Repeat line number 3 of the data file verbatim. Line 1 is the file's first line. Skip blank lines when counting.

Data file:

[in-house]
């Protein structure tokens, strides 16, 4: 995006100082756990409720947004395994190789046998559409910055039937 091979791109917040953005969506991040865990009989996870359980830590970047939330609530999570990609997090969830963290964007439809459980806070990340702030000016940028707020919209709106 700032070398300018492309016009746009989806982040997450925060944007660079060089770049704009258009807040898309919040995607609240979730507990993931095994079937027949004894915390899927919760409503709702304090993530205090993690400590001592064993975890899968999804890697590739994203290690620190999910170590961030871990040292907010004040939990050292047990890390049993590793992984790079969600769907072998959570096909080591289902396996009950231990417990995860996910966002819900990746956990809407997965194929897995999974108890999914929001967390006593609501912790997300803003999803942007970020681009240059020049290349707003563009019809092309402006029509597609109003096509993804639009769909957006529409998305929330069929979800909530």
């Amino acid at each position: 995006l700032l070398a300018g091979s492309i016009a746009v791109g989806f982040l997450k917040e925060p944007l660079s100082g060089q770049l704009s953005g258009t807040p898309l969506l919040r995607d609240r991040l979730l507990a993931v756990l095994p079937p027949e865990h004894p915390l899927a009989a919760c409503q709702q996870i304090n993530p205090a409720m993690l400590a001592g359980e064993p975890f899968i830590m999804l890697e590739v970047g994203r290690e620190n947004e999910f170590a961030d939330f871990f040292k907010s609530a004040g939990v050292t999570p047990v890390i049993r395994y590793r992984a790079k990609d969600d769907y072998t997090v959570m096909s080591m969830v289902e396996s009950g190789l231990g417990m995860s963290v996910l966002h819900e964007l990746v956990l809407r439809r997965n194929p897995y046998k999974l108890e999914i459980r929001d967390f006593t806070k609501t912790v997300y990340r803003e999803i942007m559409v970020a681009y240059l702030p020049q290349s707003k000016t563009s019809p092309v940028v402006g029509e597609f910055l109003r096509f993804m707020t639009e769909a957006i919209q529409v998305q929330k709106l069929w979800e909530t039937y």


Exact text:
């Amino acid at each position: 995006l700032l070398a300018g091979s492309i016009a746009v791109g989806f982040l997450k917040e925060p944007l660079s100082g060089q770049l704009s953005g258009t807040p898309l969506l919040r995607d609240r991040l979730l507990a993931v756990l095994p079937p027949e865990h004894p915390l899927a009989a919760c409503q709702q996870i304090n993530p205090a409720m993690l400590a001592g359980e064993p975890f899968i830590m999804l890697e590739v970047g994203r290690e620190n947004e999910f170590a961030d939330f871990f040292k907010s609530a004040g939990v050292t999570p047990v890390i049993r395994y590793r992984a790079k990609d969600d769907y072998t997090v959570m096909s080591m969830v289902e396996s009950g190789l231990g417990m995860s963290v996910l966002h819900e964007l990746v956990l809407r439809r997965n194929p897995y046998k999974l108890e999914i459980r929001d967390f006593t806070k609501t912790v997300y990340r803003e999803i942007m559409v970020a681009y240059l702030p020049q290349s707003k000016t563009s019809p092309v940028v402006g029509e597609f910055l109003r096509f993804m707020t639009e769909a957006i919209q529409v998305q929330k709106l069929w979800e909530t039937y």